BY: Owen West
NEW YORK TIMES
Because life has become so automated and easy, the American adventure lust burns more brightly than it ever has. People are plunging into so-called ‘extreme sports’ to kindle that base urge so that it remains stoked even as the imperatives of family mount and the number of remote controls multiply. To many, the thrill is sparked in the mountains or woods. I choose the ocean and spearfishing because there is risk, a rewarding meal waiting below the surface and an adventure that I’ll be able to capture for several more decades.
At 32, mine is a twilight age in most sports but I have yet to reach my peak in spearfishing. My companions today are over 60. Stalking striped bass underwater on breaths of air as large as your lungs can hold takes guile and tradecraft, not speed or strength. We were five miles from Block Island when Rudy “Spooky” Enders, 70, struggled into his wetsuit as white caps slammed into our bow, spraying us like shotgun pellets in the twenty-knot wind. Later we will learn this day claimed five lives in our New England waters, but the striper run is short. My dad has a collection of these die-hards, men who spent their formative years chasing other men in black pajamas. Rudy is a former CIA special operations officer who speared 400-pound fish in the 1950s, killed a Great White shark in the 1970s, and had his hand chopped up and crippled by a seven-foot moray eel off Key West.
My own crew of friends packed between the gunwales is less worldly but no less competitive, eager to show the old corps that looks and energy can overpower experience. My brother Patrick, 30, thrashes the water with his short boogie board fins and hunts by covering distance instead of waiting in ambush. He’s thin but doesn’t wear a wet suit—don’t ask—so it’s a question as to whether he’ll beat Rudy to the water. George Henry and Dan Justicz, both 33, are relative neophytes who only recently found that the emptiness within them was a need to hunt. They aren’t used to Rudy’s covert tricks so in the minutes it takes them to find their hidden equipment when we set the anchor in 30 feet of water, Rudy is already staggering to the gunwale in full battle dress: a thick wetsuit to combat the 52-degree water, a 25 pound weight belt to help him plummet to the bottom, the same mask, snorkel, and fins that were issued him in 1953, and his six-foot speargun that is essentially an elongated cross bow powered by rubber tubes.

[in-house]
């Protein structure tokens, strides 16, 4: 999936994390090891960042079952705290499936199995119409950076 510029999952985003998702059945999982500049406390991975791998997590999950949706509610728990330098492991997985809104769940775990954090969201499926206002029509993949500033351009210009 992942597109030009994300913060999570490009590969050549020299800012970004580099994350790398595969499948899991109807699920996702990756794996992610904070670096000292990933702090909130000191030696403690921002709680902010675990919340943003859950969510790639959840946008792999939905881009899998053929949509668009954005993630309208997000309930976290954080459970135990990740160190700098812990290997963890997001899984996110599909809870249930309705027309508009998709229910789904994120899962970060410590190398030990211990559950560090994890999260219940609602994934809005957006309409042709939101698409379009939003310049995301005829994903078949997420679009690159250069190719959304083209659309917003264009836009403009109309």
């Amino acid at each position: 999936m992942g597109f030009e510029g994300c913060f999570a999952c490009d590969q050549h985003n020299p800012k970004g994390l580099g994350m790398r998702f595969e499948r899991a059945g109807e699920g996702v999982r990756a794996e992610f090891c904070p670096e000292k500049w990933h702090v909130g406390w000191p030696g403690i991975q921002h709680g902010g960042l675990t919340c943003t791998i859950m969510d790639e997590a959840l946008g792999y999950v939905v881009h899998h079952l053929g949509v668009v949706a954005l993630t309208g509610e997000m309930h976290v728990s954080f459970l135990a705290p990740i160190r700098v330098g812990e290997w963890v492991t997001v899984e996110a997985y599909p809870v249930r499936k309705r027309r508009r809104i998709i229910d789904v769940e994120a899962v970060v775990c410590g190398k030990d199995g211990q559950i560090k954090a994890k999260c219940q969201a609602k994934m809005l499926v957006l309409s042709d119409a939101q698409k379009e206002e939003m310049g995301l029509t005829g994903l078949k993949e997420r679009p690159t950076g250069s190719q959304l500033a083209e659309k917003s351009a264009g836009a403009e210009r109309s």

“I’m just going to take a look around,” he announces, rubbing spit into his mask. Right. When they see black-suited skin divers, striped bass jet away and alert other fish as they depart. So the first diver in the water has the best chance and everyone races to get dressed.
Well, everyone except the boat’s captain, Loyd Sunderland, 72. Over a decade ago, Lloyd was first in the water on a day when the visibility was less than fifteen feet. Loyd saw the black oval of a small ship’s compass hovering in the haze about ten feet below the surface. He sucked in a breath and dove toward it. It’ll look terrific on my boat, he thought. Then the compass turned slightly and glided toward him. As Lloyd explains it, “My stomach felt like I was on the edge of cliff, about to fall. Then the feeling spread to my chest and I couldn’t breathe. Finally my brain got the message: A compass doesn’t swim. That’s an eyeball.”